Archive for the ‘Download Study Notes’ Category

The new WikiStudent is now live

Saturday, October 17th, 2009

The new WikiStudent, for Unisa students, went live a couple of weeks ago. The URL:

We need Unisa students to become editors to help fill in the content - see the new site for how to join.

This blog is no longer being updated. You can browse the archives if you’re interested in how WikiStudent was re-built.

Something even better than study notes

Saturday, May 23rd, 2009

Every time I go through the MediaWiki extensions list I get more and more ideas. My latest idea: Multiple-choice quizzes for each module! These are possible through the MediaWiki Quiz extension. Anyone can create a multiple-choice test with wiki markup simply by editing a page. Here’s a WikiVersity page where you can see some sample quizzes and how they are created. Really amazing!

We all know that hardly anybody has the time to make study notes, but how hard / time-consuming can it be to think up one question for a subject, and a few possible solutions, or even a true/false question? I can’t wait to go ahead with this idea. Quizzes will make a great supplement to the study notes section, and it’s such a fun & easy way to test yourself. When I was a student I actually made quite a couple of m/c quizzes myself, so there will be some on the wiki from the start.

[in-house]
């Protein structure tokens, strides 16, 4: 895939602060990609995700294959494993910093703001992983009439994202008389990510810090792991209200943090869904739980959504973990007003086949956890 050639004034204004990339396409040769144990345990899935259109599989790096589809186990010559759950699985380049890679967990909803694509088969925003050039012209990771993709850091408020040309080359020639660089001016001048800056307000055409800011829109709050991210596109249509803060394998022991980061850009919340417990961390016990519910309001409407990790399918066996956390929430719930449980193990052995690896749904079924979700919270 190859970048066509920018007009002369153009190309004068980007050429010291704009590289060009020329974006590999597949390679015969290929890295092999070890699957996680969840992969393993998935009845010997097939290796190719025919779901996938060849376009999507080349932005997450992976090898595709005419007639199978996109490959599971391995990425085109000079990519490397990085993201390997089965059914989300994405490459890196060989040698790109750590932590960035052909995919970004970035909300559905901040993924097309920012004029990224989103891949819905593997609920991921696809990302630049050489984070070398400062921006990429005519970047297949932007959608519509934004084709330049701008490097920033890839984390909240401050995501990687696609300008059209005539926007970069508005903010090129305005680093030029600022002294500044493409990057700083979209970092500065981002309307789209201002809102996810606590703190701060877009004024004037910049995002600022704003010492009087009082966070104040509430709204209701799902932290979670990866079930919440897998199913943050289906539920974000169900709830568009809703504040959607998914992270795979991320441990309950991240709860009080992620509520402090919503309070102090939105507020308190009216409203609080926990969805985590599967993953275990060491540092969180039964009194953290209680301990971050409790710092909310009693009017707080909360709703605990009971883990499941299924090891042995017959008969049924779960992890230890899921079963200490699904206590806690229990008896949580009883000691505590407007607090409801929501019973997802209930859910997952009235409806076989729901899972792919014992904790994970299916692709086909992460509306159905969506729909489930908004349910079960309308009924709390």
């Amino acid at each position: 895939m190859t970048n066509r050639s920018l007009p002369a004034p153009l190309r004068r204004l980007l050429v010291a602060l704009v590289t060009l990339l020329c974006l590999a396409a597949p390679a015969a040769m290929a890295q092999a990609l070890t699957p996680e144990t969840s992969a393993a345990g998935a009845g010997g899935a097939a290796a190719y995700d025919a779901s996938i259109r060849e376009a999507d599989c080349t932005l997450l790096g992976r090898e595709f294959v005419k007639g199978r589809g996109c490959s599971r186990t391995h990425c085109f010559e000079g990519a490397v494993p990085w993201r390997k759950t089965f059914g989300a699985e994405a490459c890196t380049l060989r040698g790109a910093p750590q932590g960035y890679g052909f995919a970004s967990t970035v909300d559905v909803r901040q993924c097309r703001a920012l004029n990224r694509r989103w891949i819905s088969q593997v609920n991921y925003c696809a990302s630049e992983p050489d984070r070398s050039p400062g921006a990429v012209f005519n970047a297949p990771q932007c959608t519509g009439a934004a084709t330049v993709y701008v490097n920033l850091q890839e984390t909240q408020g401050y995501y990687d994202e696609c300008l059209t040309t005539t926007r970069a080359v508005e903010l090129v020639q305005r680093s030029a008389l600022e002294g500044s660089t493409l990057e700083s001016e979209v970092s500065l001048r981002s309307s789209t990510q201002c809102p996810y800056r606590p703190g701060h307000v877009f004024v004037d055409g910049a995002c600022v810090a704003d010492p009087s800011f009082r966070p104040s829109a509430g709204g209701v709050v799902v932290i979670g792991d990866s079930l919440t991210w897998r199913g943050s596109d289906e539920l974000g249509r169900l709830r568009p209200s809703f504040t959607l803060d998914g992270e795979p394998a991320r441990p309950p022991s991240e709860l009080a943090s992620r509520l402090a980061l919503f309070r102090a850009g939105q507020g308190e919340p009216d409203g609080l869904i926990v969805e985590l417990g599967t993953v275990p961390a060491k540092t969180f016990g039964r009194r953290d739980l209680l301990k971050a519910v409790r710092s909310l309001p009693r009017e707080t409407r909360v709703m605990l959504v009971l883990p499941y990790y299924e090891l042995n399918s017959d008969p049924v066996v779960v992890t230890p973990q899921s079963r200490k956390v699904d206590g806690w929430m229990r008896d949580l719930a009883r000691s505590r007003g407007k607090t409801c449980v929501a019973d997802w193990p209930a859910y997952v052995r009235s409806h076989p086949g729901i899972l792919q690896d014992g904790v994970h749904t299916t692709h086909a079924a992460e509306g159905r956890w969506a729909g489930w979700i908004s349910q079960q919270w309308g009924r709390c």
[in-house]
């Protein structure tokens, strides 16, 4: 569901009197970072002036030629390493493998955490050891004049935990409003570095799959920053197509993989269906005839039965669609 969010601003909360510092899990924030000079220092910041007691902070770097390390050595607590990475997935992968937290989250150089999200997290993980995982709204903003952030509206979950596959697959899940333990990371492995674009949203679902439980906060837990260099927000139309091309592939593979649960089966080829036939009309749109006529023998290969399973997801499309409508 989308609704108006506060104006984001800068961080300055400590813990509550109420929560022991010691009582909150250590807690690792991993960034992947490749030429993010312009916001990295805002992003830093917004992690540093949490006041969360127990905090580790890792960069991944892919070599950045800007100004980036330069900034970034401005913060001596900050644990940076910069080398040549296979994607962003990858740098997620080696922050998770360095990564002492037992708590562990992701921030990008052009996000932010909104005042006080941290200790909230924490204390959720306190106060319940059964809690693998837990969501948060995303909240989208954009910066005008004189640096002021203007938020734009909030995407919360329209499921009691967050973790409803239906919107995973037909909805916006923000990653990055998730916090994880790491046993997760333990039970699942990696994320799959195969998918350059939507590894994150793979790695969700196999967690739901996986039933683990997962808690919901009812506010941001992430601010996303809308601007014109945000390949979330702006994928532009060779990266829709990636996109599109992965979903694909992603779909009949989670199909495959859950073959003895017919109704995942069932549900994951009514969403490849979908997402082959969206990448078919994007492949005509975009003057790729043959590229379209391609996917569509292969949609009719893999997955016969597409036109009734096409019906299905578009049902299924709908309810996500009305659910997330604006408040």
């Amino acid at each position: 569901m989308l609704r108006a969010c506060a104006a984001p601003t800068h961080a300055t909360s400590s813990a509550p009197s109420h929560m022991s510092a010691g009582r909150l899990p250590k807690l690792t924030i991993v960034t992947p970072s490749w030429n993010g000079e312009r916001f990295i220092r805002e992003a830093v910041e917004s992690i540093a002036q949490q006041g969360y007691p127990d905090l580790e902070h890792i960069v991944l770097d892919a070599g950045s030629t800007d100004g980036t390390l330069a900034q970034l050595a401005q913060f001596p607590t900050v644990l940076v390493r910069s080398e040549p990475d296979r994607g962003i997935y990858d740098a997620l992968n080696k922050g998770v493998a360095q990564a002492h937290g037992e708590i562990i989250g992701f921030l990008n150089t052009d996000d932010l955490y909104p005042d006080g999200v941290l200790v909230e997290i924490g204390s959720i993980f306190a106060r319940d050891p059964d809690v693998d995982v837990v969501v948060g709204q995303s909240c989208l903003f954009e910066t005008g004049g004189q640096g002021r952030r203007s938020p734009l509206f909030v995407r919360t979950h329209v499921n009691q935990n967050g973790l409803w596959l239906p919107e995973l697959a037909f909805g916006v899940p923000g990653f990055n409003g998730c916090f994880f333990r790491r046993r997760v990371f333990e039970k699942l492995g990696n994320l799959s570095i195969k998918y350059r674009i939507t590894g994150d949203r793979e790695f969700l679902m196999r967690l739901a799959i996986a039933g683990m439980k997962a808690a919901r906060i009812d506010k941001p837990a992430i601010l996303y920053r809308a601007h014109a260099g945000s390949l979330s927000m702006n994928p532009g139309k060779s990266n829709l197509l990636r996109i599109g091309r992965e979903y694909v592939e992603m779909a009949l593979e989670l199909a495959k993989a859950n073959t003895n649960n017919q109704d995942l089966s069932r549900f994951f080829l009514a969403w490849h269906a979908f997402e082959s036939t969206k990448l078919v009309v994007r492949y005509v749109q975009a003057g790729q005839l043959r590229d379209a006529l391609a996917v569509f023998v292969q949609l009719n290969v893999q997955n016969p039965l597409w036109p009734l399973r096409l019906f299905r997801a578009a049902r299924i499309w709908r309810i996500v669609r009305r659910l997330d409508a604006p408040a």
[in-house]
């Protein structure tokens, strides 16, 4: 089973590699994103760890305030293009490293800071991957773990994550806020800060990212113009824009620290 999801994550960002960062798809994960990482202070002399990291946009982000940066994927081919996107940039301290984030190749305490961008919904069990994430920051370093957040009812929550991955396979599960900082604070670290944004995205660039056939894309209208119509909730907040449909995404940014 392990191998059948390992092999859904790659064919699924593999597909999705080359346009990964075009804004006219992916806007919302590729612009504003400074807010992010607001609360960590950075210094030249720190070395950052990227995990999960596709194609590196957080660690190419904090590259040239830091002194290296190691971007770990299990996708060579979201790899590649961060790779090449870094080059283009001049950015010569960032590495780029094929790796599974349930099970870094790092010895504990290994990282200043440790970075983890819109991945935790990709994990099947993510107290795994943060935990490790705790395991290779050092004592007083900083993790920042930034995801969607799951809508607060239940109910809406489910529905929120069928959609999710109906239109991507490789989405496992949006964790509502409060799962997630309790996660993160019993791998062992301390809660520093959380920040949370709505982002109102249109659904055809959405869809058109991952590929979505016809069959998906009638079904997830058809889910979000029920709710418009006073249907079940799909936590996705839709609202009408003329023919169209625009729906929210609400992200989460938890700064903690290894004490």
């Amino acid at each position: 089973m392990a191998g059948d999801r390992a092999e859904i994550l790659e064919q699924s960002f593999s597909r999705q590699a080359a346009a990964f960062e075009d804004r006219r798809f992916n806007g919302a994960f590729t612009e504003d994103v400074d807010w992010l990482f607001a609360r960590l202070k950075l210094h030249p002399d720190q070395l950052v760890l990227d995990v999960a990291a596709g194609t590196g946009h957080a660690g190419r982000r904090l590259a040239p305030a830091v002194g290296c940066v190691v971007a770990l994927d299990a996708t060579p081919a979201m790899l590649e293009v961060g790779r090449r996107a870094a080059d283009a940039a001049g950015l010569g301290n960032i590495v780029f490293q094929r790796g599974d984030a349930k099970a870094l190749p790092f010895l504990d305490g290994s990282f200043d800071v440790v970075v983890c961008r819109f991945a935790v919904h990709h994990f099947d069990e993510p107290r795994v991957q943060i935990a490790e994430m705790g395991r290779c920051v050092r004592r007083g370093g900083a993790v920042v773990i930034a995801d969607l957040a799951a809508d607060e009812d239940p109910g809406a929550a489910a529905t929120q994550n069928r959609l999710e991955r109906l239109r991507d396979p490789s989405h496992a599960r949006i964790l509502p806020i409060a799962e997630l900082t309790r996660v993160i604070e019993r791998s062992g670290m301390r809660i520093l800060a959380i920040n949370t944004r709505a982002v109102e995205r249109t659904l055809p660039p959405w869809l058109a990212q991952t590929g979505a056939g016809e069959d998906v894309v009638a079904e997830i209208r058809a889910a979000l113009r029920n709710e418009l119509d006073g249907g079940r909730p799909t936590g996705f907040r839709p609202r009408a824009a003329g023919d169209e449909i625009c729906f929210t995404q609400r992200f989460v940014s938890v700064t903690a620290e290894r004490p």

On the topic of study notes, I found an extension that can convert MS Word docs to wiki markup! It’s called Word2MediaWikiPlus, but is still in the ‘experimental’ phase. When it’s more stable it will be just the thing to realise my editing online notes ideal.

Study notes don’t really have to be downloadable

Saturday, April 18th, 2009

Funny how we all think that if there are study notes on a website, we must download a .doc or a .pdf file to our own computer to access them.

There are a lot of other pre-conceived ideas and expectations that people have of websites, which (in my opinion) is why so many websites look the same. “Just another website” ho hum. The run-of-the-mill ones can be spotted in one second!

What I’m getting at  is, often when people build a website they think there is this ‘recipe’ that they have to follow and that there are prescribed sections they have to include. E.g. Many website owners think they should have a FAQ page, and then come up with a list of questions that nobody has actually asked, but that they think people would probably ask in order to understand the site better.  I’m against FAQ pages. I’ve tried them and have come to believe that a website should convey everything clearly so that you don’t need to have any questions about what it is for, how it works, how to do things.

Getting back to study notes. I know everyone is expecting there to be a page where you can ‘download study notes’, but is this really the best way? What I’m thinking of now is actually having the contents of the notes on the wiki!! That means the notes will be able to be continuously updated.

Why do we need this? Well, most of the notes on WikiStudent were written by me, and some of them date back to 2002! I know the Unisa syllabus for many subjects doesn’t change much from year to year, but sometimes a newer edition of a textbook is prescribed, and gradually the study notes get out of date too.